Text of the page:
Want to improve children’s mental health? Integrate care
Taking care of the mental and behavioral health of young people was important before the pandemic and it has become even more critical due to the hardships and uncertainty that so many people have experienced over the past year.
With nowhere near the number of trained child psychiatrists needed to meet existing demands for behavioral health, Integrating Behavioral Health (BHI) is one way to reach adolescents and children in need.
During a recent BHI collaborative webinar hosted by WADA, two child and adolescent psychiatrists and a pediatrician shared stories about integrating care to better provide comprehensive and comprehensive care to their patients. They also discussed how they overcame some hurdles and outlined the payment issues that need to be addressed to make collaborative care even more achievable and sustainable.
“It’s not easy, but it’s worth it. Once you’ve tried this and integrated mental health, no one wants to go back to a silo, ”pediatrician Christoph Diasio, MD, of Southern Pines, NC, told the BHI Collaborative webinar.
His practice, Sandhills Pediatrics, began integrating behavioral health in 2013 when a child psychiatrist moving to town contacted him. Their integrated team has only grown since then, adding a psychiatric nurse practitioner, a psychologist with a doctorate, three licensed professional counselors and an individual with a master’s degree in education. The majority of the practice’s patients are insured by Medicaid.
To help physicians practice so that they are able to treat the whole patient, WADA created the BHI Collaborative with seven other leading medical associations. The collaboration helps physicians overcome barriers to integrating behavioral and mental health care into primary care practices to help reach more patients.
The goal is for the patient to receive mental health care within the primary care office, whether from a psychiatrist, another mental health professional, or a combination in a team care approach. . This webinar was part of the Overcoming Collaborative Barriers webinar series.
It’s about saving, improving lives
Cleveland Clinic Child and Adolescent Psychiatrist Tatiana Falcone, MD, MPH, explained to webinar viewers their successes in implementing routine screening for psychiatric comorbidities in the epilepsy unit. pediatric and outpatient with pediatric epilepsy.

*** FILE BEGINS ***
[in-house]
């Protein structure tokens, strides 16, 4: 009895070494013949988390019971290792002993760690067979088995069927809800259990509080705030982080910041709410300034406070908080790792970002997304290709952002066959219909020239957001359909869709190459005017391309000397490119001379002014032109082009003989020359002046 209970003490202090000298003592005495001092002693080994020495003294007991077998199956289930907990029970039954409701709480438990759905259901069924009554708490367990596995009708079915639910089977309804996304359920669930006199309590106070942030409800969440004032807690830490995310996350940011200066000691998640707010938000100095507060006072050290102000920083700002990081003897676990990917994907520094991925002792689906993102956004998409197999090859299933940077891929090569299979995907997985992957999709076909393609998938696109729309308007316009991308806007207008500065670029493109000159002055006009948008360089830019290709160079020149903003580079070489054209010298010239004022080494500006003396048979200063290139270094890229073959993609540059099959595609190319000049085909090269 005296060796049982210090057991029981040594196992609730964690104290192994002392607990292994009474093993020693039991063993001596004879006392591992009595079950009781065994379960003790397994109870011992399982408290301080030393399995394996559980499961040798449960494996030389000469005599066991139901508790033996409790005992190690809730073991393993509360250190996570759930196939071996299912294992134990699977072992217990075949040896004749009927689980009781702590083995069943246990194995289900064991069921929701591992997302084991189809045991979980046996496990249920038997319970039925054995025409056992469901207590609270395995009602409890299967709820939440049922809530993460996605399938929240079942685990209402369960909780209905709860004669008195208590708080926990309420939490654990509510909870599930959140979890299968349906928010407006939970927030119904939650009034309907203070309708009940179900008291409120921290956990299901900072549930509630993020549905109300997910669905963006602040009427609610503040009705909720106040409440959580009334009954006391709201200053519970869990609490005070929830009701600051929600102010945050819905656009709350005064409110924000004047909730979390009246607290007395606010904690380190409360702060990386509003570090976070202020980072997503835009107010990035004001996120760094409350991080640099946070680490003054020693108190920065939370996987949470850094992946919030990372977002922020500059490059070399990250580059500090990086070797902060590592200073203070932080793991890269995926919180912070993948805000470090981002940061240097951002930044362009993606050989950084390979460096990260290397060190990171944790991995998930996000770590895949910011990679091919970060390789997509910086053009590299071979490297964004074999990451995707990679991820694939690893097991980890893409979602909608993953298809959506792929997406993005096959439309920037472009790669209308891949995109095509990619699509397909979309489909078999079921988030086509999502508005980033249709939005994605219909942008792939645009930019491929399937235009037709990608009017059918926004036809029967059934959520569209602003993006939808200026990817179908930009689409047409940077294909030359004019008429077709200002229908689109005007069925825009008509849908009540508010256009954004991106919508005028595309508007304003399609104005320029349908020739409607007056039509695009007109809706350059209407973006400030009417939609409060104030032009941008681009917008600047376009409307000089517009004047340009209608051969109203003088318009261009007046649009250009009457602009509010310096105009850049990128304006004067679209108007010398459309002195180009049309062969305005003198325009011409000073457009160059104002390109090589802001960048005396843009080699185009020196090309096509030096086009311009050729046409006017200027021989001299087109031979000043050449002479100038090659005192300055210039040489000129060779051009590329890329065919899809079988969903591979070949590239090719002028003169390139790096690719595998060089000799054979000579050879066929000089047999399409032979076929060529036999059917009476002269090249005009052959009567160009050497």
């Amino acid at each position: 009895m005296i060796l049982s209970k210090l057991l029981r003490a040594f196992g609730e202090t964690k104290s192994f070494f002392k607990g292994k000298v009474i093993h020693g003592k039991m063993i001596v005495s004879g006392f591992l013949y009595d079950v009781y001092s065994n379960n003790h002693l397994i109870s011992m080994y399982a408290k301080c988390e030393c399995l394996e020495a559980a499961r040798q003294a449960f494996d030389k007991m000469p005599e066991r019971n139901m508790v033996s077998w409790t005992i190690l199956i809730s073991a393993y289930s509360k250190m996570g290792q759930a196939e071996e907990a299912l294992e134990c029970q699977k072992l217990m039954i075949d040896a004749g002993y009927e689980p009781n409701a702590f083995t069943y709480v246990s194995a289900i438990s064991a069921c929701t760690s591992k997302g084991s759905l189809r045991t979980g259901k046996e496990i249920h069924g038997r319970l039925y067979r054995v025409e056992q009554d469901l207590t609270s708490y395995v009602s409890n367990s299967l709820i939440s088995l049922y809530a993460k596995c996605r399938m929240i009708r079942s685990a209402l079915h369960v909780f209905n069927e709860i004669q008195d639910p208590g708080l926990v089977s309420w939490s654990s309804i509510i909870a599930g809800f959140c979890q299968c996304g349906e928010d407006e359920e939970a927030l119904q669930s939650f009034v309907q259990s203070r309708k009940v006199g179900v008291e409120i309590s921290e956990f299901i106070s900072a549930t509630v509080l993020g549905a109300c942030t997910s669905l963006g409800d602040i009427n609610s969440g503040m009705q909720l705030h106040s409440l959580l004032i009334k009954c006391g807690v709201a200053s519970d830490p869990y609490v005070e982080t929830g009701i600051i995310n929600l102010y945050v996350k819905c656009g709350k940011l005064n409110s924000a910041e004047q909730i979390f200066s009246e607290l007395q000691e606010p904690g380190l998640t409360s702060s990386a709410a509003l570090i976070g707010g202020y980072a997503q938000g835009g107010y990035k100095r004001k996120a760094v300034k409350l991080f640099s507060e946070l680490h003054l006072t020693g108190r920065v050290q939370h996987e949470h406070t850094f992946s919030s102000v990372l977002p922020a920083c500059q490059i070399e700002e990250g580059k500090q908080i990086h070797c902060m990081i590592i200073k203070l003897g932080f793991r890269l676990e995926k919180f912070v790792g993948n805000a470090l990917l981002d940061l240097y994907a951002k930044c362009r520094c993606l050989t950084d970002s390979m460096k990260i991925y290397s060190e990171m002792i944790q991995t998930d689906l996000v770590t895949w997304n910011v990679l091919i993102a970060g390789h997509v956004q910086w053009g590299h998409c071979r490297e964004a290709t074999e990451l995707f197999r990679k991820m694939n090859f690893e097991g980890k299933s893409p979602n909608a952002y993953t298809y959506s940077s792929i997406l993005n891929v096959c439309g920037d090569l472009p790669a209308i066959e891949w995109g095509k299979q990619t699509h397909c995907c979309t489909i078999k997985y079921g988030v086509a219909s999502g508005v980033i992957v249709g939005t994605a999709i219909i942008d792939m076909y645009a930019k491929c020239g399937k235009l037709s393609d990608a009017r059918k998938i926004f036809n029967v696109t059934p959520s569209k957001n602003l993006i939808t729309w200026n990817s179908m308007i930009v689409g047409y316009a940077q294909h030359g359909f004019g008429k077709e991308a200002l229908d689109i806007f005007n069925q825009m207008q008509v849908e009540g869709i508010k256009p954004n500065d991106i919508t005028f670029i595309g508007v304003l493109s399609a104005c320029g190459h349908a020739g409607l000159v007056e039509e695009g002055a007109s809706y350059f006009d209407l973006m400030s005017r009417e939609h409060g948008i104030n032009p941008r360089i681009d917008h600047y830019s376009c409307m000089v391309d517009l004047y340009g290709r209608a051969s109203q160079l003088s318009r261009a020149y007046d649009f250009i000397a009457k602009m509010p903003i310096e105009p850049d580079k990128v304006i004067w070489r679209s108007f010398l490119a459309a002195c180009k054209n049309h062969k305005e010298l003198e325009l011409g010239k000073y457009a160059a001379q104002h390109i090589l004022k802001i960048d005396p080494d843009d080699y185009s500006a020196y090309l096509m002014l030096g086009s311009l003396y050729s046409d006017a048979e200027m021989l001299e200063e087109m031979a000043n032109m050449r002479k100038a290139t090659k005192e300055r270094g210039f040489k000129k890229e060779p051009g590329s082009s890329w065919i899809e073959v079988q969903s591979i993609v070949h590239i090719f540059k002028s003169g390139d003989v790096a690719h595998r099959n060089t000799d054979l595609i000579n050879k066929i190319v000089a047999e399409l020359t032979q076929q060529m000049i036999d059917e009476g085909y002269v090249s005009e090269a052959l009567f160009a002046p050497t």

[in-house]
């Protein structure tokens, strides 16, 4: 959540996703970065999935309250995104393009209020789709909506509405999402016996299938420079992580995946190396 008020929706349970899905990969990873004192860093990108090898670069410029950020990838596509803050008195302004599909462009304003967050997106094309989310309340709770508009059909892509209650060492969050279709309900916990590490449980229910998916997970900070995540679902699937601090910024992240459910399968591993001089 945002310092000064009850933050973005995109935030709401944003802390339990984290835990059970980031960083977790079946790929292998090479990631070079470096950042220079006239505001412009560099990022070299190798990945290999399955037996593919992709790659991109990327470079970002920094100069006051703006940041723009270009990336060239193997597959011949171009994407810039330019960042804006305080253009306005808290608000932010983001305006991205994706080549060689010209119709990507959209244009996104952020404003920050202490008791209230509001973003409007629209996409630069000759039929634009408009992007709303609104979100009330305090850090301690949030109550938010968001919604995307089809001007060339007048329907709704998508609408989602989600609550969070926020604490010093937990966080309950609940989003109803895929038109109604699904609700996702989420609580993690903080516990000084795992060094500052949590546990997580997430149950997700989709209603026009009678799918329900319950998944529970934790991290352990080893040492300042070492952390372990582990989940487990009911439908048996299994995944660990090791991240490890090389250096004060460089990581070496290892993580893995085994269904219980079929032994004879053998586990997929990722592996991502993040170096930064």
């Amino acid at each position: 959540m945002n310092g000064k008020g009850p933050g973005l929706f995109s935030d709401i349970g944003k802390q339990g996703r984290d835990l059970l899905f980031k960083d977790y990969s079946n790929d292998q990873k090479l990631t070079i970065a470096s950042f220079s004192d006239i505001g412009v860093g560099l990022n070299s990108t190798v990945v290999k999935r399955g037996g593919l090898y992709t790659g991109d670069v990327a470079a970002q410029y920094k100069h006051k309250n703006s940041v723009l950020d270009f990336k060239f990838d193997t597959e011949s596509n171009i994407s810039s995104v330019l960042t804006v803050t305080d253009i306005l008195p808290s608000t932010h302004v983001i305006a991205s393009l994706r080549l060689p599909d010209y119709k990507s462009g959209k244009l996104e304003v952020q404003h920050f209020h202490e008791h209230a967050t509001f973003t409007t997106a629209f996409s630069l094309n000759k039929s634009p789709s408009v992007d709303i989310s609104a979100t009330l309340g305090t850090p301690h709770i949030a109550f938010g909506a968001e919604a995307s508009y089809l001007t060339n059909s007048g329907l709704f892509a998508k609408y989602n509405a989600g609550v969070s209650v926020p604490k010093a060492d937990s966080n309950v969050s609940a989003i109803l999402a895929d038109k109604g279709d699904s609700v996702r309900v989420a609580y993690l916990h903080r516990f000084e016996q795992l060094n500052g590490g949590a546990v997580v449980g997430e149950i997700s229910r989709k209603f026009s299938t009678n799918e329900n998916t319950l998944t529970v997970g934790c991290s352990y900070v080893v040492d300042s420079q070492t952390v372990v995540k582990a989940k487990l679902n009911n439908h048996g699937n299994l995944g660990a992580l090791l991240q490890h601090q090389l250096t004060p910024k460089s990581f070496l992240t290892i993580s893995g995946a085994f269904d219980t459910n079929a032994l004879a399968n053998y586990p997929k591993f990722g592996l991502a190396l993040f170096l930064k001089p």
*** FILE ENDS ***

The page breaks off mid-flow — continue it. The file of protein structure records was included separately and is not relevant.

Suicide represents death rates up to five times higher in patients with epilepsy compared to the general population, similar to what is seen in other patients with chronic diseases. Over a three-year period, Dr Falcone and his colleagues worked with nine pediatric practices to improve their knowledge of the care of pediatric patients with mental health issues and provide them with resources to help care for children whose screening is positive for depression or other behavioral health problems.
A brief selection takes about 20 seconds, a security assessment takes about 10 minutes, and a full security assessment takes about 30 minutes. Of the 400 patients aged 9 to 18 screened by pediatricians, their study showed that 26.5% were positive for suicidal ideation or behavior, 13 patients were referred to the emergency room and 13 probable suicides were avoided, a said Dr Falcone.
She says it is impossible for her to see all the patients and that there may be a three-month wait before seeing a child psychiatrist. Other people who ask questions at the right time can connect those who need help more quickly with the right resources, and it is important that patients leave the office with hope and know that medications and therapy are available. available.
“Testing is feasible and can save lives,” she said. “The more we worked together collaboratively, the more we realized that the effect we can have is much greater.”
The BHI Compendium provides a unique online collection of resources from eight national physician organizations designed to help you on your integrated healthcare journey, no matter where you are on the journey.